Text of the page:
Iron-Containing Micronutrient Supplementation of Chinese Women with No or Mild Anemia during Pregnancy Improved Iron Status but Did Not Affect Perinatal Anemia
ABSTRACT Universal prenatal daily iron-folic acid (IFA) and multiple micronutrient (MM) supplements are recommended to reduce the risk of low birth weight, maternal anemia, and iron deficiency (ID) during pregnancy, but the evidence of their effect on iron status among women with mild or no anemia is limited. The aim of this study was to describe the iron status [serum ferritin (SF), serum soluble transferrin receptor (sTfR), and body iron (BI)] before and after micronutrient supplementation during pregnancy. We examined 834 pregnant women with hemoglobin > 100 g/L at enrollment before 20 wk of gestation and with iron measurement data from a subset of a randomized, double-blind trial in China. Women were randomly assigned to take daily 400 μg of folic acid (FA) (control), FA plus 30 mg of iron, or FA, iron, plus 13 additional MMs provided before 20 wk of gestation to delivery. Venous blood was collected in this subset during study enrollment (before 20 wk of gestation) and 28-32 wk of gestation. We found that, at 28-32 wk of gestation, compared with the FA group, both the IFA and MM groups had significantly lower prevalence of ID regardless of which indicator (SF, sTfR, or BI) was used for defining ID. The prevalence of ID at 28-32 wk of gestation for IFA, MM, and FA were 35.3%, 42.7%, and 59.6% by using low SF, 53.6%, 59.9%, and 69.9% by using high sTfR, and 34.5%, 41.2%, and 59.6% by using low BI, respectively. However, there was no difference in anemia prevalence (hemoglobin < 110 g/L) between FA and IFA or MM groups. We concluded that, compared with FA alone, prenatal IFA and MM supplements provided to women with no or mild anemia improved iron status later during pregnancy but did not affect perinatal anemia. This trial was registered at clinicaltrials.gov as NCT00137744.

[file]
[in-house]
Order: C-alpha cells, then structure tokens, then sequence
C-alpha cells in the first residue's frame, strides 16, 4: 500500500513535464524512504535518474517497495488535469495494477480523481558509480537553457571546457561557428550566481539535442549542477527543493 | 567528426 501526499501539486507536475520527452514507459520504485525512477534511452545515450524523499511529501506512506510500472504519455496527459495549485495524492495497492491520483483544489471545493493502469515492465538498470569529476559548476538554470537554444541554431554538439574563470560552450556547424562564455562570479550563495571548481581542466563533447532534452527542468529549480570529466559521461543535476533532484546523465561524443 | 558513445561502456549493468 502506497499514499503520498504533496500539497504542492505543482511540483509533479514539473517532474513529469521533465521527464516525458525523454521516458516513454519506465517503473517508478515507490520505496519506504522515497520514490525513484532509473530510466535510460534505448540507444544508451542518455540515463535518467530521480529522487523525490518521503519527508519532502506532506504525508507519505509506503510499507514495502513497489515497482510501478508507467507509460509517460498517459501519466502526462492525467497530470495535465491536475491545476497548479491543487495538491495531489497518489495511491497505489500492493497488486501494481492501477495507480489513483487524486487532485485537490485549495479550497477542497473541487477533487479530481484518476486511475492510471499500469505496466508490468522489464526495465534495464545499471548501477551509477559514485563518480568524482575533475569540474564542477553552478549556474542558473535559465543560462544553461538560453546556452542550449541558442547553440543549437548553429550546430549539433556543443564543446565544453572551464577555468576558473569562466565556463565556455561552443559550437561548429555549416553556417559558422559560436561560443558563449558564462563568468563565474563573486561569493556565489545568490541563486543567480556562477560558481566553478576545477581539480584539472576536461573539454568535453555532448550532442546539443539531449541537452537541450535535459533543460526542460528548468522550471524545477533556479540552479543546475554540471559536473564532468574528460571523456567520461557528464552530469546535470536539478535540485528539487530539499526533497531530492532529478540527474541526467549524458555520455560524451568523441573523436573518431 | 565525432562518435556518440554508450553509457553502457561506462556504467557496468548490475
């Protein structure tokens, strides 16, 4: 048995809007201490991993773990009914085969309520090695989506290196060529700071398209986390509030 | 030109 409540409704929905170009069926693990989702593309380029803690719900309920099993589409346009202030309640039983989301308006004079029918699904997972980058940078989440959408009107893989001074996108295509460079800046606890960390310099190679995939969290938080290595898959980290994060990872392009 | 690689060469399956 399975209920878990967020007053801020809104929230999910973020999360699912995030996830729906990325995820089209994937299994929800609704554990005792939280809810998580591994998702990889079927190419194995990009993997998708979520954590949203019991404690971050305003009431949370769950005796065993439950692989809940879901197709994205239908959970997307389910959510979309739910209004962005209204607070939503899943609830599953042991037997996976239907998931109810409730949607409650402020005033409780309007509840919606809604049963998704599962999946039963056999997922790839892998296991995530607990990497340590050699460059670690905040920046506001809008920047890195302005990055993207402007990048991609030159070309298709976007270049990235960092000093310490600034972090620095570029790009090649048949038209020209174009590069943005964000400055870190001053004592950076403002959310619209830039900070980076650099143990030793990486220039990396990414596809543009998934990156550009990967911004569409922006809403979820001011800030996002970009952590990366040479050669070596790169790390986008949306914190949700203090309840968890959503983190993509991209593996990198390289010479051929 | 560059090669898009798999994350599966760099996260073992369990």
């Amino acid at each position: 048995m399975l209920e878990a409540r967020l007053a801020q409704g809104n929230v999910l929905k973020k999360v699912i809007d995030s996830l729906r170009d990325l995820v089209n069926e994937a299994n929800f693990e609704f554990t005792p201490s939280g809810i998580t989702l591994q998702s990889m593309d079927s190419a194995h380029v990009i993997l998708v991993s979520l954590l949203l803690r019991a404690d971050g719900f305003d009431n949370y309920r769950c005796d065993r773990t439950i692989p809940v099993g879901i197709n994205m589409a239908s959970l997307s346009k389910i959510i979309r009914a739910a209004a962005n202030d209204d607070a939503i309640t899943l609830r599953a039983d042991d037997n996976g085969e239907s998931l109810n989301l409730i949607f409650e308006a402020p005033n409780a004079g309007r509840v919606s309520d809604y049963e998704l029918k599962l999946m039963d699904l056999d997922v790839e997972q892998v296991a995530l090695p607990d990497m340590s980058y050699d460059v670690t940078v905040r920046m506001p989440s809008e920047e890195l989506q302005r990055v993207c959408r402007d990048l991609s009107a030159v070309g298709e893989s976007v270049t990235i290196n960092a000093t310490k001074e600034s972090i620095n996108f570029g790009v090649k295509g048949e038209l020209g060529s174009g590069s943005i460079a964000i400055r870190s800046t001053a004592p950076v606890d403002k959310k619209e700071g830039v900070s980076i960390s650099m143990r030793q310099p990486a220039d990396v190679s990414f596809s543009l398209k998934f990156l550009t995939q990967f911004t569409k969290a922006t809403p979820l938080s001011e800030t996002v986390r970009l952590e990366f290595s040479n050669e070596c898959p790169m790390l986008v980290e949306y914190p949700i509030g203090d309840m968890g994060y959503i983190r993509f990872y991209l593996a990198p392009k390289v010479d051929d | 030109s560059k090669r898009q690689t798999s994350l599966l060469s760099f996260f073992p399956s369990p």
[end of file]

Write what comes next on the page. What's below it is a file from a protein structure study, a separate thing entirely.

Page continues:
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ABSTRACT: Iron transport in the plasma is carried out by transferrin, which donates iron to cells through its interaction with a specific membrane receptor, the transferrin receptor (TfR). A soluble form of the TfR (sTfR) has been identified in animal and human serum. Soluble TfR is a truncated monomer of tissue receptor, lacking its first 100 amino acids, which circulates in the form of a complex of transferrin and its receptor. The erythroblasts rather than reticulocytes are the main source of serum sTfR. Serum sTfR levels average 5.0+/-1.0 mg/l in normal subjects but the various commercial assays give disparate values because of the lack of an international standard. The most important determinant of sTfR levels appears to be marrow erythropoietic activity which can cause variations up to 8 times below and up to 20 times above average normal values. Soluble TfR levels are decreased in situations characterized by diminished erythropoietic activity, and are increased when erythropoiesis is stimulated by hemolysis or ineffective erythropoiesis. Measurements of sTfR are very helpful to investigate the pathophysiology of anemia, quantitatively evaluating the absolute rate of erythropoiesis and the adequacy of marrow proliferative capacity for any given degree of anemia, and to monitor the erythropoietic response to various forms of therapy, in particular allowing to predict response early when changes in hemoglobin are not yet apparent. Iron status also influences sTfR levels, which are considerably elevated in iron deficiency anemia but remain normal in the anemia of inflammation, and thus may be of considerable help in the differential diagnosis of microcytic anemia. This is particularly useful to identify concomitant iron deficiency in a patient with inflammation because ferritin values are then generally normal. Elevated sTfR levels are also the characteristic feature of functional iron deficiency, a situation defined by tissue iron deficiency despite adequate iron stores. The sTfR/ferritin ratio can thus describe iron availability over a wide range of iron stores. With the exception of chronic lymphocytic leukemia (CLL) and high-grade non-Hodgkin's lymphoma and possibly hepatocellular carcinoma, sTfR levels are not increased in patients with malignancies. We conclude that soluble TfR represents a valuable quantitative assay of marrow erythropoietic activity as well as a marker of tissue iron deficiency.Clinica Chimica Acta 04/2003; 329(1-2):9-22. DOI:10.1016/S0009-8981(03)00005-6 · 2.76 Impact Factor